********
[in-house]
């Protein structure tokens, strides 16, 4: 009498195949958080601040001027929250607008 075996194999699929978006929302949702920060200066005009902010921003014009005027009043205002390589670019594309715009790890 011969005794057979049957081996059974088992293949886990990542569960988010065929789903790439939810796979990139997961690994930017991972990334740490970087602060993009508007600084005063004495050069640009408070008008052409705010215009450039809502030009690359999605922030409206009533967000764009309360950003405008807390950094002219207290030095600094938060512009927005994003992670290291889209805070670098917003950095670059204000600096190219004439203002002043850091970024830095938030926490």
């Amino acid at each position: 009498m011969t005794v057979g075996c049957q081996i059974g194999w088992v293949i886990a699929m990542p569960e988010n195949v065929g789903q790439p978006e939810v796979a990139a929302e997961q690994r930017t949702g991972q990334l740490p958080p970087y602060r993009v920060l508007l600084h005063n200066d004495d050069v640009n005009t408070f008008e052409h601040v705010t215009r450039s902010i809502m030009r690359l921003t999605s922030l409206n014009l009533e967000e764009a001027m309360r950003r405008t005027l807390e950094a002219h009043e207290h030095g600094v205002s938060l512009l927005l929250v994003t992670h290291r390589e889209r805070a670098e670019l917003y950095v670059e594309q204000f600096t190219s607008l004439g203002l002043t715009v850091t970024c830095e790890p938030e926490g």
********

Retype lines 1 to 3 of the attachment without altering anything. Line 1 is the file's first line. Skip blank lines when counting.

[in-house]
């Protein structure tokens, strides 16, 4: 009498195949958080601040001027929250607008 075996194999699929978006929302949702920060200066005009902010921003014009005027009043205002390589670019594309715009790890 011969005794057979049957081996059974088992293949886990990542569960988010065929789903790439939810796979990139997961690994930017991972990334740490970087602060993009508007600084005063004495050069640009408070008008052409705010215009450039809502030009690359999605922030409206009533967000764009309360950003405008807390950094002219207290030095600094938060512009927005994003992670290291889209805070670098917003950095670059204000600096190219004439203002002043850091970024830095938030926490």
């Amino acid at each position: 009498m011969t005794v057979g075996c049957q081996i059974g194999w088992v293949i886990a699929m990542p569960e988010n195949v065929g789903q790439p978006e939810v796979a990139a929302e997961q690994r930017t949702g991972q990334l740490p958080p970087y602060r993009v920060l508007l600084h005063n200066d004495d050069v640009n005009t408070f008008e052409h601040v705010t215009r450039s902010i809502m030009r690359l921003t999605s922030l409206n014009l009533e967000e764009a001027m309360r950003r405008t005027l807390e950094a002219h009043e207290h030095g600094v205002s938060l512009l927005l929250v994003t992670h290291r390589e889209r805070a670098e670019l917003y950095v670059e594309q204000f600096t190219s607008l004439g203002l002043t715009v850091t970024c830095e790890p938030e926490g």